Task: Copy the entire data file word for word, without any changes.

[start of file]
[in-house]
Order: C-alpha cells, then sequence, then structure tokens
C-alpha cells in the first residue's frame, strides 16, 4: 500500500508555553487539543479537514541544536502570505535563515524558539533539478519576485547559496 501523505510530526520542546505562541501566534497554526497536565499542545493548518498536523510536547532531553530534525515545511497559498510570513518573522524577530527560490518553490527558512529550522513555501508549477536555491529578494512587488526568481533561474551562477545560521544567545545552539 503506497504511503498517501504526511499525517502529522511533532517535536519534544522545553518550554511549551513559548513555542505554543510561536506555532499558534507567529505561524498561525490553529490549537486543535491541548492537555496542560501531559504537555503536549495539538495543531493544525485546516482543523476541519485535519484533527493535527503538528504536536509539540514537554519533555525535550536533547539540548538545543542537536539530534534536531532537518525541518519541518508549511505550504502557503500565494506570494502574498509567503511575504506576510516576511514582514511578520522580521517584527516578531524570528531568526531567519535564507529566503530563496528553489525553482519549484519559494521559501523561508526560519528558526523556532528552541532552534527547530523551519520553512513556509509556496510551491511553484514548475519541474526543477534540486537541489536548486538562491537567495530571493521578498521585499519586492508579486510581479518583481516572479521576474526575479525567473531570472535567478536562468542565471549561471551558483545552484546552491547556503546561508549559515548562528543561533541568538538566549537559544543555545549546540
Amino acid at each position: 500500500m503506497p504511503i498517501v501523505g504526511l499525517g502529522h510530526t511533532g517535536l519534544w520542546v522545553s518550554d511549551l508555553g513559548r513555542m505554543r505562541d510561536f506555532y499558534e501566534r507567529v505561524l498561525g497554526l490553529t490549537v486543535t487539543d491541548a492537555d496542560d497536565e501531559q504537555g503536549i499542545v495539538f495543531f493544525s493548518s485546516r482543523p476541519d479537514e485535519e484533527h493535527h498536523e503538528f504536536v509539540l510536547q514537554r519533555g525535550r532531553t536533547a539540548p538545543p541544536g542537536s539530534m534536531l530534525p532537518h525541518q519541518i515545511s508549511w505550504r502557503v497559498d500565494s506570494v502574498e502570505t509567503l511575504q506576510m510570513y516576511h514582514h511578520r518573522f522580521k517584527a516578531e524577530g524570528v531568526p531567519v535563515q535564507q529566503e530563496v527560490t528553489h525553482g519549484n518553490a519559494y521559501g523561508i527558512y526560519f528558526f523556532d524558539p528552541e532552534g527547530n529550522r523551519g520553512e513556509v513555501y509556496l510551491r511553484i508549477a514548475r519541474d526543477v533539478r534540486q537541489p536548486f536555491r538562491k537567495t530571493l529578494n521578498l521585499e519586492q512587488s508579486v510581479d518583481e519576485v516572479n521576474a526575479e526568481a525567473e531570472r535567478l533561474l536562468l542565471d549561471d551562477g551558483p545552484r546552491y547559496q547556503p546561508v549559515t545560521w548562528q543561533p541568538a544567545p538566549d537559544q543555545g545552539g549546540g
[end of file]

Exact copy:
[in-house]
Order: C-alpha cells, then sequence, then structure tokens
C-alpha cells in the first residue's frame, strides 16, 4: 500500500508555553487539543479537514541544536502570505535563515524558539533539478519576485547559496 501523505510530526520542546505562541501566534497554526497536565499542545493548518498536523510536547532531553530534525515545511497559498510570513518573522524577530527560490518553490527558512529550522513555501508549477536555491529578494512587488526568481533561474551562477545560521544567545545552539 503506497504511503498517501504526511499525517502529522511533532517535536519534544522545553518550554511549551513559548513555542505554543510561536506555532499558534507567529505561524498561525490553529490549537486543535491541548492537555496542560501531559504537555503536549495539538495543531493544525485546516482543523476541519485535519484533527493535527503538528504536536509539540514537554519533555525535550536533547539540548538545543542537536539530534534536531532537518525541518519541518508549511505550504502557503500565494506570494502574498509567503511575504506576510516576511514582514511578520522580521517584527516578531524570528531568526531567519535564507529566503530563496528553489525553482519549484519559494521559501523561508526560519528558526523556532528552541532552534527547530523551519520553512513556509509556496510551491511553484514548475519541474526543477534540486537541489536548486538562491537567495530571493521578498521585499519586492508579486510581479518583481516572479521576474526575479525567473531570472535567478536562468542565471549561471551558483545552484546552491547556503546561508549559515548562528543561533541568538538566549537559544543555545549546540
Amino acid at each position: 500500500m503506497p504511503i498517501v501523505g504526511l499525517g502529522h510530526t511533532g517535536l519534544w520542546v522545553s518550554d511549551l508555553g513559548r513555542m505554543r505562541d510561536f506555532y499558534e501566534r507567529v505561524l498561525g497554526l490553529t490549537v486543535t487539543d491541548a492537555d496542560d497536565e501531559q504537555g503536549i499542545v495539538f495543531f493544525s493548518s485546516r482543523p476541519d479537514e485535519e484533527h493535527h498536523e503538528f504536536v509539540l510536547q514537554r519533555g525535550r532531553t536533547a539540548p538545543p541544536g542537536s539530534m534536531l530534525p532537518h525541518q519541518i515545511s508549511w505550504r502557503v497559498d500565494s506570494v502574498e502570505t509567503l511575504q506576510m510570513y516576511h514582514h511578520r518573522f522580521k517584527a516578531e524577530g524570528v531568526p531567519v535563515q535564507q529566503e530563496v527560490t528553489h525553482g519549484n518553490a519559494y521559501g523561508i527558512y526560519f528558526f523556532d524558539p528552541e532552534g527547530n529550522r523551519g520553512e513556509v513555501y509556496l510551491r511553484i508549477a514548475r519541474d526543477v533539478r534540486q537541489p536548486f536555491r538562491k537567495t530571493l529578494n521578498l521585499e519586492q512587488s508579486v510581479d518583481e519576485v516572479n521576474a526575479e526568481a525567473e531570472r535567478l533561474l536562468l542565471d549561471d551562477g551558483p545552484r546552491y547559496q547556503p546561508v549559515t545560521w548562528q543561533p541568538a544567545p538566549d537559544q543555545g545552539g549546540g